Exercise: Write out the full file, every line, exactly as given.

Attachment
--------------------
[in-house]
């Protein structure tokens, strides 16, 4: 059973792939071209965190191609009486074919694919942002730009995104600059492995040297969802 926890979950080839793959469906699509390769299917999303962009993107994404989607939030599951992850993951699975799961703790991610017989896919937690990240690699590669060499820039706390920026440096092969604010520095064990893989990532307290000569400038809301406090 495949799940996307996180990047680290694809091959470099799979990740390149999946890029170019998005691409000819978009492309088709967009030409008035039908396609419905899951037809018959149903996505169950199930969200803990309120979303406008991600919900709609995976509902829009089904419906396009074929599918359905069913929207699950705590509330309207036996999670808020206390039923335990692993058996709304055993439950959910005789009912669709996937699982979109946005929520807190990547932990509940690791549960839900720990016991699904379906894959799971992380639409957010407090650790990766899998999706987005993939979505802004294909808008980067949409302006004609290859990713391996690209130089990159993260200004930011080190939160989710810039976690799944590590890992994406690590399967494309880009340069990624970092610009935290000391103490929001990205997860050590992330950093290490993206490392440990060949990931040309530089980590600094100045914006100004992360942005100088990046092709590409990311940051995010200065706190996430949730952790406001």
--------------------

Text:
[in-house]
């Protein structure tokens, strides 16, 4: 059973792939071209965190191609009486074919694919942002730009995104600059492995040297969802 926890979950080839793959469906699509390769299917999303962009993107994404989607939030599951992850993951699975799961703790991610017989896919937690990240690699590669060499820039706390920026440096092969604010520095064990893989990532307290000569400038809301406090 495949799940996307996180990047680290694809091959470099799979990740390149999946890029170019998005691409000819978009492309088709967009030409008035039908396609419905899951037809018959149903996505169950199930969200803990309120979303406008991600919900709609995976509902829009089904419906396009074929599918359905069913929207699950705590509330309207036996999670808020206390039923335990692993058996709304055993439950959910005789009912669709996937699982979109946005929520807190990547932990509940690791549960839900720990016991699904379906894959799971992380639409957010407090650790990766899998999706987005993939979505802004294909808008980067949409302006004609290859990713391996690209130089990159993260200004930011080190939160989710810039976690799944590590890992994406690590399967494309880009340069990624970092610009935290000391103490929001990205997860050590992330950093290490993206490392440990060949990931040309530089980590600094100045914006100004992360942005100088990046092709590409990311940051995010200065706190996430949730952790406001």